The Netherlands Authority for Consumers and Markets (ACM) today announced an investigation into contactless platforms on smartphones and the access that payment apps have to NFC capabilities.
According to the ACM, the software that’s on some smartphones “only allows the developer’s own payment app to connect to NFC communication,” preventing third-party payment apps from also being able to use NFC capabilities.
Apple is not specifically mentioned in the press release, nor are any other smartphone manufacturers, but on iPhones, Apple Pay is the only payment method able to use NFC. Apple does not permit other financial apps to use NFC, which has resulted in disputes with some banks and financial institutions.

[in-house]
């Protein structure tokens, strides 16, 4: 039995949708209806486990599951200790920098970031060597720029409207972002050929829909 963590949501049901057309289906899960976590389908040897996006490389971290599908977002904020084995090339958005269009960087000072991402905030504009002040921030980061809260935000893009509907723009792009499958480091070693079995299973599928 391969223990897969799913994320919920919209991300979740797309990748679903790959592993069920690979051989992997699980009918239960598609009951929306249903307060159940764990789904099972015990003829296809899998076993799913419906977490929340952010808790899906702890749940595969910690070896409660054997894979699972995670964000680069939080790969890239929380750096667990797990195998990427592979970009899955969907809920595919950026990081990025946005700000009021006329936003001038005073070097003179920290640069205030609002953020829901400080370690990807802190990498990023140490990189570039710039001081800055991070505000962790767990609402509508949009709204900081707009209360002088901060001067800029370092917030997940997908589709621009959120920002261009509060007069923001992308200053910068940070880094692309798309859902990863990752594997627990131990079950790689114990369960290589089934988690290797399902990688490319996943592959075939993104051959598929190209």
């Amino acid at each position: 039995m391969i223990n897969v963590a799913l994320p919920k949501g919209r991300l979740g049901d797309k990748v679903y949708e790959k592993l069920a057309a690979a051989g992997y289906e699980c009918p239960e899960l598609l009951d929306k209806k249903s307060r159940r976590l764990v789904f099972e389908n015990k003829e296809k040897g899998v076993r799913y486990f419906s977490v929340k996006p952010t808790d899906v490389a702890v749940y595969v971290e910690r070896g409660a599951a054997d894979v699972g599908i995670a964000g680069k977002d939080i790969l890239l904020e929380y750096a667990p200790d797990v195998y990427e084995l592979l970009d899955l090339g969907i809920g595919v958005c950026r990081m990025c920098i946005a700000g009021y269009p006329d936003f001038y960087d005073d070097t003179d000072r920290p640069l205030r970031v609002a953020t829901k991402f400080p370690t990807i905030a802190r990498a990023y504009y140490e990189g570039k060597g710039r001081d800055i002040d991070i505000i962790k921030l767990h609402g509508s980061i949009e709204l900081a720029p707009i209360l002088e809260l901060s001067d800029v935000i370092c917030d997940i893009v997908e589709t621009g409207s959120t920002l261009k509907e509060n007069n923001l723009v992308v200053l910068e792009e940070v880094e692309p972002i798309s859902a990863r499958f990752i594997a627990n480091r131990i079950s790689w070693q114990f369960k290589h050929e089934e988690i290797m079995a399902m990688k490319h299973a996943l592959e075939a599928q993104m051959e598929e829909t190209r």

In Australia, for example, banks petitioned the Australian Competition and Consumer Commission in an effort to negotiate with Apple over Apple Pay. The banks wanted open access for the NFC function on the iPhones. The bid was not successful and NFC continues to be restricted to Apple Pay on Apple devices.
The Netherlands Authority for Consumers and Markets says that limiting NFC on smartphones “may stifle innovation with respect to payment apps” as well as reducing freedom of choice for consumers and businesses.
The ACM plans to investigate whether limiting the payment apps’ access to NFC does indeed reduce freedom of choice, and if that is indeed the outcome of the investigation, there could be a penalty, such as a fine.
As Bloomberg points out, Apple Pay is also under investigation by the European Commission to determine whether Apple’s terms, conditions, and other measures related to the use of Apple Pay distort competition and reduce choice and innovation. The EC too is concerned that Apple Pay is the only mobile payment solution able to access NFC functionality for payments on Apple Devices.